Gurus - Ari, the Buddha
by Dr. Nirja Chawla
Fact file:Ari is a modern-day Buddha, of Indian origin, now living in North America. He is one of the few enlightened mystics who has had many years of formal education in scientific thought from some of the
Many moons ago, I had an encounter with the centre of a hurricane.
I needed to explore professionals in a certain field, for some important work related to my daughter’s university education and career. Whoever I consulted mentioned only one name. This person, I was told, was highly sought after, and it was difficult to meet him in private. This person was ‘spiritual’, a friend’s husband informed me, and the best. Only the best would do for my child. So I found out his schedule and drove down to meet him at his place one afternoon.
When I reached there, I found a group of people engaged in a scientific discussion. As I approached them, the group collectively turned around towards me. Who is Ari among them, I wondered, as they all looked equally young! As they all looked at me in silence, one of them said softly, “Yes?” To this day, I can still touch that deep dense blankness which enveloped me. Can I touch or feel Nothingness? I felt it instantly, as his bottomless eyes looked deep into mine. That person was Ari Buddha.
Was it only a fraction of a minute that seemed to stretch endlessly into eternity? I have often wondered. With great difficulty, I tried to wrench my ‘lost’ mind back. The list of questions which I had prepared to grill and judge his professional expertise was irretrievable. After replying to my somewhat trivial question, he asked gently, “Anything else?” I simply shook my head mutely and left. The drive back home was in absolute silence. My daughter (who was with me throughout), didn’t reach for the car radio button, as was her wont on long drives. “Something happened to you too?” I asked her in wonderment. “Yes,” she whispered. We both had touched a very silent space, just by one look from Ari.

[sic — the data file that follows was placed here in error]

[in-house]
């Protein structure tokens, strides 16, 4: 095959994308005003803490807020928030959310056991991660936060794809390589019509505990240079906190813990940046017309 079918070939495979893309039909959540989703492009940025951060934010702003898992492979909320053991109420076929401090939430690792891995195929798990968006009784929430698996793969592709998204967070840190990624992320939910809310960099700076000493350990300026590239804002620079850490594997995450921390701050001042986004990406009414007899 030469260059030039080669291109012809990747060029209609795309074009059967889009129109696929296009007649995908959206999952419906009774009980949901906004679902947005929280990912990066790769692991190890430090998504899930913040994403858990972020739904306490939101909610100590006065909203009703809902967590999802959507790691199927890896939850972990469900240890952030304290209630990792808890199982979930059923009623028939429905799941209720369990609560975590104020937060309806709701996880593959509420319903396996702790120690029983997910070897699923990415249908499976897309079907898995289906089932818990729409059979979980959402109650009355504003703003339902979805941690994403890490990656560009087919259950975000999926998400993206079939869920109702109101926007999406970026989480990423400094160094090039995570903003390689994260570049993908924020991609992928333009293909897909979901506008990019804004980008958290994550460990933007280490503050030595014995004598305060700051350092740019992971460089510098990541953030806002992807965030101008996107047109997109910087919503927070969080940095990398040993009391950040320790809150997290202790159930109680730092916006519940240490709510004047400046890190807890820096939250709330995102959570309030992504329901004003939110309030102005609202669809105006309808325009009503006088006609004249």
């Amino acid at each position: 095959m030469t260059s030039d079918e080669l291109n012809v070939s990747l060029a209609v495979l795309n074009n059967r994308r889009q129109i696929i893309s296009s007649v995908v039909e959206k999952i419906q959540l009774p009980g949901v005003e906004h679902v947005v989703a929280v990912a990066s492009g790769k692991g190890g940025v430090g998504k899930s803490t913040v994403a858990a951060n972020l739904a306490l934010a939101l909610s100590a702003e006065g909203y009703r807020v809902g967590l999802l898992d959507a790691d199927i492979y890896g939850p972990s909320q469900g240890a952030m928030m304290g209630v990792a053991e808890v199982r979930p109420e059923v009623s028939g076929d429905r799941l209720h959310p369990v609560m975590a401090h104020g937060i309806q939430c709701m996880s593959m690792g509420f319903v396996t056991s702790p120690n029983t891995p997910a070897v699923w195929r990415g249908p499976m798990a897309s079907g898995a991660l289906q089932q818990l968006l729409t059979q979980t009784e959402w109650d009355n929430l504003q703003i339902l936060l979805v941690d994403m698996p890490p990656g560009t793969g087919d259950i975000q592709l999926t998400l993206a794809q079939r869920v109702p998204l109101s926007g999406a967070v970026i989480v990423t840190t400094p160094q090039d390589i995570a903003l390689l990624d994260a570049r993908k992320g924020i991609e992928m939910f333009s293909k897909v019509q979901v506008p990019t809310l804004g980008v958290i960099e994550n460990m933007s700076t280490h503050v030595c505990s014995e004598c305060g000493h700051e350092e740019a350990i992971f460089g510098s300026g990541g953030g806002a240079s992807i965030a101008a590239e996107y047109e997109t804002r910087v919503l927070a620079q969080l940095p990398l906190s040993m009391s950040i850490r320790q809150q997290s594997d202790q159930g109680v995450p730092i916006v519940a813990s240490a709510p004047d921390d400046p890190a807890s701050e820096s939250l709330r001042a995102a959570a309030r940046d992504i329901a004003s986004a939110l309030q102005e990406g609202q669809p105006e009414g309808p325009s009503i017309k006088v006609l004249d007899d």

I never regretted my daughter’s academic interaction with Ari for the next few years. There could not have been another like him. He was absolutely brilliant. I don’t think it was simply the fact that Ari had outstanding academic qualifications.
|Whenever in doubt about anything, look for how an unconditioned animal would behave|
How did he manage this, I once asked him. “Your brain is mostly occupied with non-essential thoughts and therefore does not effectively function at its full capacity,” he said. “Besides minimal thoughts, this (his) brain has been re-wired through years spent in yoga, tantra, aghora and meditation, thus activating defunct neuronal networks and creating new shortcuts.”